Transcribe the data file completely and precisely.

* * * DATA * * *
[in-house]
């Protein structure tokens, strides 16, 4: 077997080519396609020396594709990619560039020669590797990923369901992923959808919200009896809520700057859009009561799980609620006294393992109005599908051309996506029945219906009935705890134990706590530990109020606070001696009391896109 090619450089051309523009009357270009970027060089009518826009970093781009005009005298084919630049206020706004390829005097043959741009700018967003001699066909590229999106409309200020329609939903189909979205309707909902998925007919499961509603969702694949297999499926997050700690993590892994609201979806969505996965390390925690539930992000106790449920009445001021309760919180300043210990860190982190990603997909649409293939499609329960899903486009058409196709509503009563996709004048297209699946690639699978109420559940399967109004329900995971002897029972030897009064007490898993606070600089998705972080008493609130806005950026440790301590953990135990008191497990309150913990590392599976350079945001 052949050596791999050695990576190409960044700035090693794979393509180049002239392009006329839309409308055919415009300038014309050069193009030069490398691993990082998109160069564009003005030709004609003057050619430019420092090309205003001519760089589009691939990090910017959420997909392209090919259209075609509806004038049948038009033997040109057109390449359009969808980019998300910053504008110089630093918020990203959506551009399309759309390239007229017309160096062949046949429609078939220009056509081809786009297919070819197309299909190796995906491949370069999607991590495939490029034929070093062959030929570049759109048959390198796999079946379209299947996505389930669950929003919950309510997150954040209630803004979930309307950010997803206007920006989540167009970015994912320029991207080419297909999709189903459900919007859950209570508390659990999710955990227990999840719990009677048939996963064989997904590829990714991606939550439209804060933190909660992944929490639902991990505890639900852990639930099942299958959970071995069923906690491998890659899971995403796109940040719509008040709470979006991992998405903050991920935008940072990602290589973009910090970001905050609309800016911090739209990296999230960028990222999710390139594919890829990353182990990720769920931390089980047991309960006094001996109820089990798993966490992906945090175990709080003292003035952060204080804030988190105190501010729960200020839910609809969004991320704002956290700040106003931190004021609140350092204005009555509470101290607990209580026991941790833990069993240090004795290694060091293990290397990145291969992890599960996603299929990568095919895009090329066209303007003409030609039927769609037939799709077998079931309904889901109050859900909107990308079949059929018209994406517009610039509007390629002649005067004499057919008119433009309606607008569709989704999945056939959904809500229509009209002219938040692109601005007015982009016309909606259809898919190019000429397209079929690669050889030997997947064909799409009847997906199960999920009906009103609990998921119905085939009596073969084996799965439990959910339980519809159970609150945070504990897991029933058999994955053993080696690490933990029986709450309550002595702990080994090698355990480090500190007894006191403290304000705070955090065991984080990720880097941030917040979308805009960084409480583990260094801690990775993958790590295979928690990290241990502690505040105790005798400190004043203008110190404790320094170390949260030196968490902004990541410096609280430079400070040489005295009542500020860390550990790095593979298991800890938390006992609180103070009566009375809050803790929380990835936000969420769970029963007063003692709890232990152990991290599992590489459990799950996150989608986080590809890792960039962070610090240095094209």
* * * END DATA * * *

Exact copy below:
[in-house]
């Protein structure tokens, strides 16, 4: 077997080519396609020396594709990619560039020669590797990923369901992923959808919200009896809520700057859009009561799980609620006294393992109005599908051309996506029945219906009935705890134990706590530990109020606070001696009391896109 090619450089051309523009009357270009970027060089009518826009970093781009005009005298084919630049206020706004390829005097043959741009700018967003001699066909590229999106409309200020329609939903189909979205309707909902998925007919499961509603969702694949297999499926997050700690993590892994609201979806969505996965390390925690539930992000106790449920009445001021309760919180300043210990860190982190990603997909649409293939499609329960899903486009058409196709509503009563996709004048297209699946690639699978109420559940399967109004329900995971002897029972030897009064007490898993606070600089998705972080008493609130806005950026440790301590953990135990008191497990309150913990590392599976350079945001 052949050596791999050695990576190409960044700035090693794979393509180049002239392009006329839309409308055919415009300038014309050069193009030069490398691993990082998109160069564009003005030709004609003057050619430019420092090309205003001519760089589009691939990090910017959420997909392209090919259209075609509806004038049948038009033997040109057109390449359009969808980019998300910053504008110089630093918020990203959506551009399309759309390239007229017309160096062949046949429609078939220009056509081809786009297919070819197309299909190796995906491949370069999607991590495939490029034929070093062959030929570049759109048959390198796999079946379209299947996505389930669950929003919950309510997150954040209630803004979930309307950010997803206007920006989540167009970015994912320029991207080419297909999709189903459900919007859950209570508390659990999710955990227990999840719990009677048939996963064989997904590829990714991606939550439209804060933190909660992944929490639902991990505890639900852990639930099942299958959970071995069923906690491998890659899971995403796109940040719509008040709470979006991992998405903050991920935008940072990602290589973009910090970001905050609309800016911090739209990296999230960028990222999710390139594919890829990353182990990720769920931390089980047991309960006094001996109820089990798993966490992906945090175990709080003292003035952060204080804030988190105190501010729960200020839910609809969004991320704002956290700040106003931190004021609140350092204005009555509470101290607990209580026991941790833990069993240090004795290694060091293990290397990145291969992890599960996603299929990568095919895009090329066209303007003409030609039927769609037939799709077998079931309904889901109050859900909107990308079949059929018209994406517009610039509007390629002649005067004499057919008119433009309606607008569709989704999945056939959904809500229509009209002219938040692109601005007015982009016309909606259809898919190019000429397209079929690669050889030997997947064909799409009847997906199960999920009906009103609990998921119905085939009596073969084996799965439990959910339980519809159970609150945070504990897991029933058999994955053993080696690490933990029986709450309550002595702990080994090698355990480090500190007894006191403290304000705070955090065991984080990720880097941030917040979308805009960084409480583990260094801690990775993958790590295979928690990290241990502690505040105790005798400190004043203008110190404790320094170390949260030196968490902004990541410096609280430079400070040489005295009542500020860390550990790095593979298991800890938390006992609180103070009566009375809050803790929380990835936000969420769970029963007063003692709890232990152990991290599992590489459990799950996150989608986080590809890792960039962070610090240095094209």